Companies are rushing to assess their mask policies after a sudden announcement by U.S. officials put newly relaxed federal guidelines in conflict with the rules at many businesses.

Home Depot and TJX said they don’t immediately plan to change their policies advising face coverings be worn inside their stores, while Macy’s, Levi Strauss and Gap said they’re reviewing the new guidance. The National Restaurant Association is also looking at the recommendations and is evaluating its COVID-19 operating guidance and best practices for restaurants, while some banks are indicating they’ll continue to require face coverings — at least for now.

Many companies were caught off-guard Thursday when the head of the U.S. Centers for Disease Control and Prevention said fully vaccinated Americans can largely do away with wearing masks. While formal guidance still recommends masks while flying on planes, riding public transportation and visiting health-care facilities, the change could encourage people to go maskless in stores, restaurants, offices or other crowded places.

The revision creates new challenges for retail workers in particular, many of whom have had to confront uncooperative customers while enforcing mask policies. Many retail and restaurant chains adopted mask requirements for customers in the early stages of the pandemic, and some companies have offered bonuses to front-line workers in acknowledgment of the health and safety risks they have faced.

The CDC’s guidelines are suggestions for behavior, but they don’t have the force of law. Ground-level decisions on when and where masks must be worn will now rest with states, local governments and businesses, who will have to decide whether to maintain or relax their masking mandates, and what mix of carrots and sticks they will use to compel compliance.

While many companies stuck with their mask mandates earlier this year after states such as Texas and Mississippi ended requirements, the nationwide change could make it tougher for companies to have inconsistent rules.


The CDC decree puts retailers in a “damned if you do, damned if you don’t” situation, said Jim Hertel, a senior vice president at retail industry consultant Inmar Intelligence.

“Unless shoppers are walking around with their vaccination card, you run the risk of alienating people if you have a strict mask-wearing policy,” he said. “On the other hand, if you take everyone at their word, it creates uneasiness on behalf of people who say: ‘Hey, these people have no mask on. How do I know they’ve been vaccinated?’”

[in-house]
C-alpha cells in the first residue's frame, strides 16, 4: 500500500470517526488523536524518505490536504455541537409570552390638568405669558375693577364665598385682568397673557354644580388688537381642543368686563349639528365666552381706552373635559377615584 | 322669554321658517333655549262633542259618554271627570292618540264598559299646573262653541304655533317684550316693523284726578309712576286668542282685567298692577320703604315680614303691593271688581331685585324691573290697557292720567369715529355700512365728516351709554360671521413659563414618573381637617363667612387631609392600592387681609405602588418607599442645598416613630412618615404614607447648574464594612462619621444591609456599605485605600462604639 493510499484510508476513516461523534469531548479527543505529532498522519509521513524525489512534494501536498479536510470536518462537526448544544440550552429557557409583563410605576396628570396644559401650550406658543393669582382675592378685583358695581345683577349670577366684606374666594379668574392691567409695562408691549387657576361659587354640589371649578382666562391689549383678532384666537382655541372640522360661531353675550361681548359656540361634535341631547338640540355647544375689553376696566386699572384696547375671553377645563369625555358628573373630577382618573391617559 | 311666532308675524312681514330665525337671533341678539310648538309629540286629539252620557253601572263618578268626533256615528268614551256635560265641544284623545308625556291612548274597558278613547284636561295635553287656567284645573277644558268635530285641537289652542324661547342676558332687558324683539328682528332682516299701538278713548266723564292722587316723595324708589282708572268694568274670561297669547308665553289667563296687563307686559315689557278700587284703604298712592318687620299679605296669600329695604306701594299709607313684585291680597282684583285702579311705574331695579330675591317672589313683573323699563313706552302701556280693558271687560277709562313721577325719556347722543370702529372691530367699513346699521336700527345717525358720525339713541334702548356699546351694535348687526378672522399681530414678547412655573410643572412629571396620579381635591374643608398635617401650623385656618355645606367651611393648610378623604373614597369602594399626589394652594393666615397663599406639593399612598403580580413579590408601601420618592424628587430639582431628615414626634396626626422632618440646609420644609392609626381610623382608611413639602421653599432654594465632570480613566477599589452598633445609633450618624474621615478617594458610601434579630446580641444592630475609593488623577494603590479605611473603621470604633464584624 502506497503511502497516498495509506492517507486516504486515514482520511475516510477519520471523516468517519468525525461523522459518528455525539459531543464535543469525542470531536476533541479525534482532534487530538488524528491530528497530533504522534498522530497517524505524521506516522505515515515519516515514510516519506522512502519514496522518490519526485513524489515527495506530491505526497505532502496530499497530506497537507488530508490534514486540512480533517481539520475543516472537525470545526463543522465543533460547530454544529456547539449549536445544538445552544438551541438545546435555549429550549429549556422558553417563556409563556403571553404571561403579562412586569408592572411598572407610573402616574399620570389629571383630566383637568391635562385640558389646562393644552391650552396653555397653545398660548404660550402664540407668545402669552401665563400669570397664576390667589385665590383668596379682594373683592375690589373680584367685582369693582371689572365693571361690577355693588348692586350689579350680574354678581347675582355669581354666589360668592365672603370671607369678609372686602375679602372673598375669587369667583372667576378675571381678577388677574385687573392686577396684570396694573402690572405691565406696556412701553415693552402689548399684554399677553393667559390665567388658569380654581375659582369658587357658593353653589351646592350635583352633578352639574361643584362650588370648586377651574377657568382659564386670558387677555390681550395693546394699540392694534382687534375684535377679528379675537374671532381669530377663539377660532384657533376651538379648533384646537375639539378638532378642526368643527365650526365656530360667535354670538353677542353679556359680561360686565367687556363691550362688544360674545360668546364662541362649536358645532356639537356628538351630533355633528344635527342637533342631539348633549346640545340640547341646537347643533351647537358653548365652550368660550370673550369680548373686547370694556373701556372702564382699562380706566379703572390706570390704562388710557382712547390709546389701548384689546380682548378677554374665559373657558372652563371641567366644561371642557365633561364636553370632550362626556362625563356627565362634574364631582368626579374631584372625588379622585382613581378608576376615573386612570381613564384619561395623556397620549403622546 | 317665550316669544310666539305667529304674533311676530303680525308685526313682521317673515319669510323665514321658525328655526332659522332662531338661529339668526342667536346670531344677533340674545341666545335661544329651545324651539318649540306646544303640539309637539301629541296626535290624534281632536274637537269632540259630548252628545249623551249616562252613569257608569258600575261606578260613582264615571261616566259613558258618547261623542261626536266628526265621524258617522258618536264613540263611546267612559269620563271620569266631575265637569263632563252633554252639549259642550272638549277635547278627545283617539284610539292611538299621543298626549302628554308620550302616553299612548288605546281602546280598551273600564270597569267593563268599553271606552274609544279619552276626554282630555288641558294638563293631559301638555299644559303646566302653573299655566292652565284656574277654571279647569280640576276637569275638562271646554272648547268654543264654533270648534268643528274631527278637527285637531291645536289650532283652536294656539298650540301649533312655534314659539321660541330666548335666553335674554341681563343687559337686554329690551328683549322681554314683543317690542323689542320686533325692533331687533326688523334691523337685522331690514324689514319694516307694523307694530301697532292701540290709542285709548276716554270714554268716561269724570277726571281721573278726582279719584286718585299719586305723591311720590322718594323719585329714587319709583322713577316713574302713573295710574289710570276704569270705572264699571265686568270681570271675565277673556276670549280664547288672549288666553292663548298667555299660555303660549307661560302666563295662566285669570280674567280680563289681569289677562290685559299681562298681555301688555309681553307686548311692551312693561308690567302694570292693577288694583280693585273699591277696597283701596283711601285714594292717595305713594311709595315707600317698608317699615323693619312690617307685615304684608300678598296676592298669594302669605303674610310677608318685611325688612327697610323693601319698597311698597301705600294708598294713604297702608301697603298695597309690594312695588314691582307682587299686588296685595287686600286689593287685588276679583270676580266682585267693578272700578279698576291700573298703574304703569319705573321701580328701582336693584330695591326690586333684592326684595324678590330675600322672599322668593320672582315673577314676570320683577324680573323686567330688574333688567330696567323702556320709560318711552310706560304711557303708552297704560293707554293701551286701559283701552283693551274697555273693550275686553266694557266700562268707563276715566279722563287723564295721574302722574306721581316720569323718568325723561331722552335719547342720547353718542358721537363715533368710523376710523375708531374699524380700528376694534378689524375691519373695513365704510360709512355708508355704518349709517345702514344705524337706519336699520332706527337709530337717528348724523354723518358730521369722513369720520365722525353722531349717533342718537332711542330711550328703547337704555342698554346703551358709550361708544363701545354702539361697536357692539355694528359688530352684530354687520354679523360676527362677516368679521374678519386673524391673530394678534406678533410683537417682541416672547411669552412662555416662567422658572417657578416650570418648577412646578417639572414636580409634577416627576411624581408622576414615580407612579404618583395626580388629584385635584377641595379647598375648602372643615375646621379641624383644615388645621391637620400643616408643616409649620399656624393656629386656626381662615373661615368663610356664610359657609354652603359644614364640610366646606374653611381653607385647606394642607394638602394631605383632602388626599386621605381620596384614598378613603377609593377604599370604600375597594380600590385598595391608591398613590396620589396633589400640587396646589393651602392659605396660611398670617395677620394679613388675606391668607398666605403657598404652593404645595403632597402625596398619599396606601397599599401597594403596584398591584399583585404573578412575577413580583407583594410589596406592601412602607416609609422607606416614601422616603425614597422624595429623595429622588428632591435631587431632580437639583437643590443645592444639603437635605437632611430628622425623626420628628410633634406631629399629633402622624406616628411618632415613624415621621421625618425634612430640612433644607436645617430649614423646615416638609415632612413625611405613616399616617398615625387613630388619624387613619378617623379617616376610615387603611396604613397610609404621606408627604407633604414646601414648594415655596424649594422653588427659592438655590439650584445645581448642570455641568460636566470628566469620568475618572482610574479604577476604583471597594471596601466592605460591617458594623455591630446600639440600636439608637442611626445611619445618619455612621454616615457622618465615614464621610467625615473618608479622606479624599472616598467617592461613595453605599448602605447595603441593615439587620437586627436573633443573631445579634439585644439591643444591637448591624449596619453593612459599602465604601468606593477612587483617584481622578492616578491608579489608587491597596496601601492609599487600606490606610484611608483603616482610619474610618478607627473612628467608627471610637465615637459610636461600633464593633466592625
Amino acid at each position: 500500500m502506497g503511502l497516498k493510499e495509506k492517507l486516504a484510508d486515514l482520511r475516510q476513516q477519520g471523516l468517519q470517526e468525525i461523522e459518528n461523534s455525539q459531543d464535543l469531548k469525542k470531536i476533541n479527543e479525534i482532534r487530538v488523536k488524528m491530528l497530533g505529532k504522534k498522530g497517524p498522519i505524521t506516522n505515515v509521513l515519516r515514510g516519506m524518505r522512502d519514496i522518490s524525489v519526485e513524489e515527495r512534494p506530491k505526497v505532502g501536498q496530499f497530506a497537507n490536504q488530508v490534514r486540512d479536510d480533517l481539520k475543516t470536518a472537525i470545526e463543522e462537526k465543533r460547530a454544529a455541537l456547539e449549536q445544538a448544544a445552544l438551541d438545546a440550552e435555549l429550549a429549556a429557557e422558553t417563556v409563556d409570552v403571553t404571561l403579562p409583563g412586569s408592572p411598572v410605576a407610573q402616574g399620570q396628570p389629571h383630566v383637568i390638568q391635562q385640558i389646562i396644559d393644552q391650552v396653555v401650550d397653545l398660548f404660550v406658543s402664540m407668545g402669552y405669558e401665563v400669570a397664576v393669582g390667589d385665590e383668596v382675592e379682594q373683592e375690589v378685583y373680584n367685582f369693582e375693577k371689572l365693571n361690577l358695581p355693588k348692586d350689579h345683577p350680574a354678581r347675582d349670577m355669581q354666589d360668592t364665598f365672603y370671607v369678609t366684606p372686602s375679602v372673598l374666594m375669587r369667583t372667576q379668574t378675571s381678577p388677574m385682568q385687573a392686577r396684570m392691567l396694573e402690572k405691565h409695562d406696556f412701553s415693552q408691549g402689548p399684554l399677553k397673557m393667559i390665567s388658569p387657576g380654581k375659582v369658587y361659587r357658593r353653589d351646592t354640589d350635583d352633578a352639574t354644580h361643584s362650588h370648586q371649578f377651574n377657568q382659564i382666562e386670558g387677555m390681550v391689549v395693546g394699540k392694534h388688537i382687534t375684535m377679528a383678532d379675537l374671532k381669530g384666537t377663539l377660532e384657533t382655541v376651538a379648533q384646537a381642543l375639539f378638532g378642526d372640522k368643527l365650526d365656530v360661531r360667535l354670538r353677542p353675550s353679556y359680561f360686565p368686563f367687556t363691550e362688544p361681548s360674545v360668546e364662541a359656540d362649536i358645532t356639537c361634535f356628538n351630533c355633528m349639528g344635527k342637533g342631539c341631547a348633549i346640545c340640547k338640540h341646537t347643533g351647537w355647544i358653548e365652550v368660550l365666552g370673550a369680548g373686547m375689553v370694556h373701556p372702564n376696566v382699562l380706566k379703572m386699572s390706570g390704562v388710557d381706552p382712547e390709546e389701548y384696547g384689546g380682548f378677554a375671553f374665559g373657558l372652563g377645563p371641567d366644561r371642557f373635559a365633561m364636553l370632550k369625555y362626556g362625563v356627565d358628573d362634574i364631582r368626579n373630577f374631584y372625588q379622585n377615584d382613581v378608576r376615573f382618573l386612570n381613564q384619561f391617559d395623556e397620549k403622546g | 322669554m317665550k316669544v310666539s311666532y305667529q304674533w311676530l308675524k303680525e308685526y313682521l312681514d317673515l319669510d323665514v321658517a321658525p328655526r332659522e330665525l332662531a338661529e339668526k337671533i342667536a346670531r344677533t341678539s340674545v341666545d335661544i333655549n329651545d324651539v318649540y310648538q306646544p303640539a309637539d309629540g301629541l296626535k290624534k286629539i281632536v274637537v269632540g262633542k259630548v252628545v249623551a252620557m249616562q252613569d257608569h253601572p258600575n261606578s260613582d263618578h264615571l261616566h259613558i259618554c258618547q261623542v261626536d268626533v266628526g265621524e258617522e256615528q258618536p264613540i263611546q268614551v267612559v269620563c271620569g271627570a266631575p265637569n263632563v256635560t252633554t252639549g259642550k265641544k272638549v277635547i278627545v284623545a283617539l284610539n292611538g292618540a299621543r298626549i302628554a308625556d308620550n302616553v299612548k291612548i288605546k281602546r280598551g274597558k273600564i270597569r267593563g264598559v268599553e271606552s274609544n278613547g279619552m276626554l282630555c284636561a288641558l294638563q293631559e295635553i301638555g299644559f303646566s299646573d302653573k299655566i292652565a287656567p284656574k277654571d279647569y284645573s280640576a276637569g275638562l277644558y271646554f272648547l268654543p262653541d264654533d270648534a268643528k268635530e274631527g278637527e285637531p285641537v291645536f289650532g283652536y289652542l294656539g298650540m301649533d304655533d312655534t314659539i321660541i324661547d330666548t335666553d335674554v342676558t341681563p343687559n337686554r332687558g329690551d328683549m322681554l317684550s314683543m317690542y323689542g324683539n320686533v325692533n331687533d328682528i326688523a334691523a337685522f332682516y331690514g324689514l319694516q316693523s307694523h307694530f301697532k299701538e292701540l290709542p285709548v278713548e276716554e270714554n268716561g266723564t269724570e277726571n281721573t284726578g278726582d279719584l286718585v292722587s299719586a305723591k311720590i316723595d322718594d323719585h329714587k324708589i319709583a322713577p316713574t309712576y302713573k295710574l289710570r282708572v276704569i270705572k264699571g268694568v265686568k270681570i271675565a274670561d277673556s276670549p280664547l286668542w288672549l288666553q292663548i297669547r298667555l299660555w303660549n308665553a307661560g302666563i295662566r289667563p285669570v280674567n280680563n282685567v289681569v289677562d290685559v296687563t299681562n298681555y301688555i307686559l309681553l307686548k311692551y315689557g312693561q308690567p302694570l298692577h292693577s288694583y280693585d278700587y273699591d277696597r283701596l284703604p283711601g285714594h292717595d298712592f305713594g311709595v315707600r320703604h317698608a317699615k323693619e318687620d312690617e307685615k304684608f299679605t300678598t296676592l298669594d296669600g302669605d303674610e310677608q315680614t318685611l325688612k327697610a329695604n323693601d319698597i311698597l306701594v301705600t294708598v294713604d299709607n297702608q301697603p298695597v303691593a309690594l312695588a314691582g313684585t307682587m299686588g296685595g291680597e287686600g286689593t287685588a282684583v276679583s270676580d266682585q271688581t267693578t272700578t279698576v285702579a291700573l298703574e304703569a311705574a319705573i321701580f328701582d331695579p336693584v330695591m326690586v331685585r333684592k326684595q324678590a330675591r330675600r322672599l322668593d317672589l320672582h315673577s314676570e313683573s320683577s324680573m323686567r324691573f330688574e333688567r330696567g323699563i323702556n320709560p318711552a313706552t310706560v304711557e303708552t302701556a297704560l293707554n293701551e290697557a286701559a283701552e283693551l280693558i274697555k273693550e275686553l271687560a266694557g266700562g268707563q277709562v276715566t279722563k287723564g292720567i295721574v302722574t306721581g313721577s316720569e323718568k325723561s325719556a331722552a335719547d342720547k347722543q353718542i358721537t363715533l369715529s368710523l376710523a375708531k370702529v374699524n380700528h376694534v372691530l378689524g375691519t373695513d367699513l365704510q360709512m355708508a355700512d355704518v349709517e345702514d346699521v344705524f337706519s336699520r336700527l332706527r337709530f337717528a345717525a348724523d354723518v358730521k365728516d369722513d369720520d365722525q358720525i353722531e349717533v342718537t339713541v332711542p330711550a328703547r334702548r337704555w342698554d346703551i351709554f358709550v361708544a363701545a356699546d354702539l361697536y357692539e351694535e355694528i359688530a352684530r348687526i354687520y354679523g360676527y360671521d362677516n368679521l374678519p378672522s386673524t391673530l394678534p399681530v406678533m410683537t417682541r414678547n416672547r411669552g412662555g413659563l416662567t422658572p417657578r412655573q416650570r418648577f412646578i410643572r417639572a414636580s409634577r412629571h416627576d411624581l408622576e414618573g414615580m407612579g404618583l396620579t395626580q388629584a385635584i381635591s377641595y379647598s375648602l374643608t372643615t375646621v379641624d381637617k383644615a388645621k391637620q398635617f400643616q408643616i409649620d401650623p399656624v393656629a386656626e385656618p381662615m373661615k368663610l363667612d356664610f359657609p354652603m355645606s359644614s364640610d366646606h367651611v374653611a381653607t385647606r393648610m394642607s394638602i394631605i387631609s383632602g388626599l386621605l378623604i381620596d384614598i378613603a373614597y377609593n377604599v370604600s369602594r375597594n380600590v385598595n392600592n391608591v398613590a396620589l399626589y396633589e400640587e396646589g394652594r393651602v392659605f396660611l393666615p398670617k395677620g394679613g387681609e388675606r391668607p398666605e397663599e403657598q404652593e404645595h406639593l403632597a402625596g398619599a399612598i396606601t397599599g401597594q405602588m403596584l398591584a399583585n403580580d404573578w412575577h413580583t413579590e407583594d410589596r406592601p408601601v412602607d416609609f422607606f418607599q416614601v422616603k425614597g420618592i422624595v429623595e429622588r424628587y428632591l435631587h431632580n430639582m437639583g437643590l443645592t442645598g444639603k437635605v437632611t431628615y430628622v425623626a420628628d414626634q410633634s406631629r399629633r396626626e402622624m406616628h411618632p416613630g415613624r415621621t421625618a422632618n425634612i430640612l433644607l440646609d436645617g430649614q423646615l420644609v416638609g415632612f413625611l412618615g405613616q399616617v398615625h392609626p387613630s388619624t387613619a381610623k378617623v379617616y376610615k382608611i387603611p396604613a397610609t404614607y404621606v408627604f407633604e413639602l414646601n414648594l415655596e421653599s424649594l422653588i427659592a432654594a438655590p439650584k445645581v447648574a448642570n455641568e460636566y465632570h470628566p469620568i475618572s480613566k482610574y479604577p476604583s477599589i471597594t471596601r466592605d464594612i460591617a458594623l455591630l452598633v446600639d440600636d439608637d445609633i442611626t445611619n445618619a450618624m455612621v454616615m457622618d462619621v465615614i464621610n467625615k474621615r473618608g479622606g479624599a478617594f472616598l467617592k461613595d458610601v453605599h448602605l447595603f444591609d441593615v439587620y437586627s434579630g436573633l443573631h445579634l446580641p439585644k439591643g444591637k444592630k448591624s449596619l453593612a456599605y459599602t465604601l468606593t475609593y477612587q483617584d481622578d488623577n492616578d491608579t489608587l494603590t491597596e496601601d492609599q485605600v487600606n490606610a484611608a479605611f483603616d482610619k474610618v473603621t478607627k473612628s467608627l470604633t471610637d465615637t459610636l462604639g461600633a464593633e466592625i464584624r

On a conference call Thursday, Walt Disney Chief Executive Officer Bob Chapek called the CDC announcement “big,” saying he expects an immediate increase in theme park customers — if nothing else because wearing a mask outdoors in the Florida heat is terribly unpleasant.

Fellow amusement-park operator Six Flags Entertainment said it’s reviewing the latest guidance and will “make adjustments to our mask policy as warranted.”

The concern may mitigate as the year progresses and more Americans get vaccinated, he said, but it will make for a “challenging summer.”

Retail workers still need protection, since “they have no way of knowing whether customers who are not wearing masks have been vaccinated,” said Stuart Appelbaum, president of the Retail, Wholesale and Department Store Union, or RWDSU. “These workers, many of whom are essential, may be exposed both to the virus and to unnecessary stress. We must encourage customers in high trafficked areas to continue wearing masks.”

PNC Financial Services Group said in a statement that it currently requires customers and employees to socially distance and wear face coverings on its premises regardless of local regulations. It said it would review the new CDC guidance “to determine potential policy changes.”

Meanwhile, Regions Financial . will continue to have employees wear masks in its offices and its branches. It will request customers do the same.